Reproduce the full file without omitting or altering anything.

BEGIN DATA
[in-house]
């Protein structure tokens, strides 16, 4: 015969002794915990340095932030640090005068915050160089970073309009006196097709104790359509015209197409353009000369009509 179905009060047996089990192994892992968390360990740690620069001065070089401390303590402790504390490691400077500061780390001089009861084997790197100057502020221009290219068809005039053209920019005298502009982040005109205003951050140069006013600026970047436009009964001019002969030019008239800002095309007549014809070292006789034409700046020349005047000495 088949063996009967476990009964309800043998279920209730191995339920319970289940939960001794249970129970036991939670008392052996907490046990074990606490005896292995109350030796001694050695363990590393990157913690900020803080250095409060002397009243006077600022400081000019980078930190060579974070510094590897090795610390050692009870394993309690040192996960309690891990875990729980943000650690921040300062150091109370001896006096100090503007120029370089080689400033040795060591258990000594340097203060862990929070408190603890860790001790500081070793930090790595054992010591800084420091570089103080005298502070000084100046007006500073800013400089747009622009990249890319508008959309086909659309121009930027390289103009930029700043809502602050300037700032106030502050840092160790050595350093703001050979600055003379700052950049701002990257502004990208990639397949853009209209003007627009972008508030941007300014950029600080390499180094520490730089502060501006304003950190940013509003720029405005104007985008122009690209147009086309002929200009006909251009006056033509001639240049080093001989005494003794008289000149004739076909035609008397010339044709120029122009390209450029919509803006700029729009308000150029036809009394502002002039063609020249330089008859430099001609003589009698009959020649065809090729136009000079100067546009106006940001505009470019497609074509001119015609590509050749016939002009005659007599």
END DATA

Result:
[in-house]
């Protein structure tokens, strides 16, 4: 015969002794915990340095932030640090005068915050160089970073309009006196097709104790359509015209197409353009000369009509 179905009060047996089990192994892992968390360990740690620069001065070089401390303590402790504390490691400077500061780390001089009861084997790197100057502020221009290219068809005039053209920019005298502009982040005109205003951050140069006013600026970047436009009964001019002969030019008239800002095309007549014809070292006789034409700046020349005047000495 088949063996009967476990009964309800043998279920209730191995339920319970289940939960001794249970129970036991939670008392052996907490046990074990606490005896292995109350030796001694050695363990590393990157913690900020803080250095409060002397009243006077600022400081000019980078930190060579974070510094590897090795610390050692009870394993309690040192996960309690891990875990729980943000650690921040300062150091109370001896006096100090503007120029370089080689400033040795060591258990000594340097203060862990929070408190603890860790001790500081070793930090790595054992010591800084420091570089103080005298502070000084100046007006500073800013400089747009622009990249890319508008959309086909659309121009930027390289103009930029700043809502602050300037700032106030502050840092160790050595350093703001050979600055003379700052950049701002990257502004990208990639397949853009209209003007627009972008508030941007300014950029600080390499180094520490730089502060501006304003950190940013509003720029405005104007985008122009690209147009086309002929200009006909251009006056033509001639240049080093001989005494003794008289000149004739076909035609008397010339044709120029122009390209450029919509803006700029729009308000150029036809009394502002002039063609020249330089008859430099001609003589009698009959020649065809090729136009000079100067546009106006940001505009470019497609074509001119015609590509050749016939002009005659007599």